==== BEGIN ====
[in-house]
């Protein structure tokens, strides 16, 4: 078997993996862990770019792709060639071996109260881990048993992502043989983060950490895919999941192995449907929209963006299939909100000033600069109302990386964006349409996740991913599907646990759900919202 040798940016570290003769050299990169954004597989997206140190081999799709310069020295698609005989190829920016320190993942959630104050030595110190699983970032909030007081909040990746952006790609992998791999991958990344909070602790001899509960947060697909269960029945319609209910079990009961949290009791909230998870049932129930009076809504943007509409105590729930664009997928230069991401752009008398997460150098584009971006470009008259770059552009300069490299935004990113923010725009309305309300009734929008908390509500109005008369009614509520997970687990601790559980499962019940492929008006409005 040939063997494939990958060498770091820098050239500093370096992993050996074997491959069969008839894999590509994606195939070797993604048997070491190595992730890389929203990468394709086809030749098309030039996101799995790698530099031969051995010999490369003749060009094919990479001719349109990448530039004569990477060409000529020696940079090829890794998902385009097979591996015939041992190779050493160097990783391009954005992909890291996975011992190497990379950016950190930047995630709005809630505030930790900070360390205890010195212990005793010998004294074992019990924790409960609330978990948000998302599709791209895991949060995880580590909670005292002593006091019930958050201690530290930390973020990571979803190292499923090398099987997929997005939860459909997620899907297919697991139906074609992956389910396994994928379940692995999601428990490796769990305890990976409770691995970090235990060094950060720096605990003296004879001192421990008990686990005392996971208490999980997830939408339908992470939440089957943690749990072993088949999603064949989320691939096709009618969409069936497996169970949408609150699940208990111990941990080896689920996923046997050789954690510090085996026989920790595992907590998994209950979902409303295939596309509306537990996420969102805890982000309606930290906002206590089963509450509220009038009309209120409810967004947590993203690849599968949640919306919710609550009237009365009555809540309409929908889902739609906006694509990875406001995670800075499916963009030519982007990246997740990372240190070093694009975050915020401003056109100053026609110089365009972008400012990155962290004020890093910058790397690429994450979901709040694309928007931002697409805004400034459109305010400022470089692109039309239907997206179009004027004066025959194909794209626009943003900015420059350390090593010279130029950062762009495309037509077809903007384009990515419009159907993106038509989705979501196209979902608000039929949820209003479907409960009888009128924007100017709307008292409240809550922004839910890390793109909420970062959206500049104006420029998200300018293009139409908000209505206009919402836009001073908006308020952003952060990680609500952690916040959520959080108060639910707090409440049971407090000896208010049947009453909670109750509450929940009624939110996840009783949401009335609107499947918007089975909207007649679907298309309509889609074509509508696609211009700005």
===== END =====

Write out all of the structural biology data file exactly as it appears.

[in-house]
């Protein structure tokens, strides 16, 4: 078997993996862990770019792709060639071996109260881990048993992502043989983060950490895919999941192995449907929209963006299939909100000033600069109302990386964006349409996740991913599907646990759900919202 040798940016570290003769050299990169954004597989997206140190081999799709310069020295698609005989190829920016320190993942959630104050030595110190699983970032909030007081909040990746952006790609992998791999991958990344909070602790001899509960947060697909269960029945319609209910079990009961949290009791909230998870049932129930009076809504943007509409105590729930664009997928230069991401752009008398997460150098584009971006470009008259770059552009300069490299935004990113923010725009309305309300009734929008908390509500109005008369009614509520997970687990601790559980499962019940492929008006409005 040939063997494939990958060498770091820098050239500093370096992993050996074997491959069969008839894999590509994606195939070797993604048997070491190595992730890389929203990468394709086809030749098309030039996101799995790698530099031969051995010999490369003749060009094919990479001719349109990448530039004569990477060409000529020696940079090829890794998902385009097979591996015939041992190779050493160097990783391009954005992909890291996975011992190497990379950016950190930047995630709005809630505030930790900070360390205890010195212990005793010998004294074992019990924790409960609330978990948000998302599709791209895991949060995880580590909670005292002593006091019930958050201690530290930390973020990571979803190292499923090398099987997929997005939860459909997620899907297919697991139906074609992956389910396994994928379940692995999601428990490796769990305890990976409770691995970090235990060094950060720096605990003296004879001192421990008990686990005392996971208490999980997830939408339908992470939440089957943690749990072993088949999603064949989320691939096709009618969409069936497996169970949408609150699940208990111990941990080896689920996923046997050789954690510090085996026989920790595992907590998994209950979902409303295939596309509306537990996420969102805890982000309606930290906002206590089963509450509220009038009309209120409810967004947590993203690849599968949640919306919710609550009237009365009555809540309409929908889902739609906006694509990875406001995670800075499916963009030519982007990246997740990372240190070093694009975050915020401003056109100053026609110089365009972008400012990155962290004020890093910058790397690429994450979901709040694309928007931002697409805004400034459109305010400022470089692109039309239907997206179009004027004066025959194909794209626009943003900015420059350390090593010279130029950062762009495309037509077809903007384009990515419009159907993106038509989705979501196209979902608000039929949820209003479907409960009888009128924007100017709307008292409240809550922004839910890390793109909420970062959206500049104006420029998200300018293009139409908000209505206009919402836009001073908006308020952003952060990680609500952690916040959520959080108060639910707090409440049971407090000896208010049947009453909670109750509450929940009624939110996840009783949401009335609107499947918007089975909207007649679907298309309509889609074509509508696609211009700005």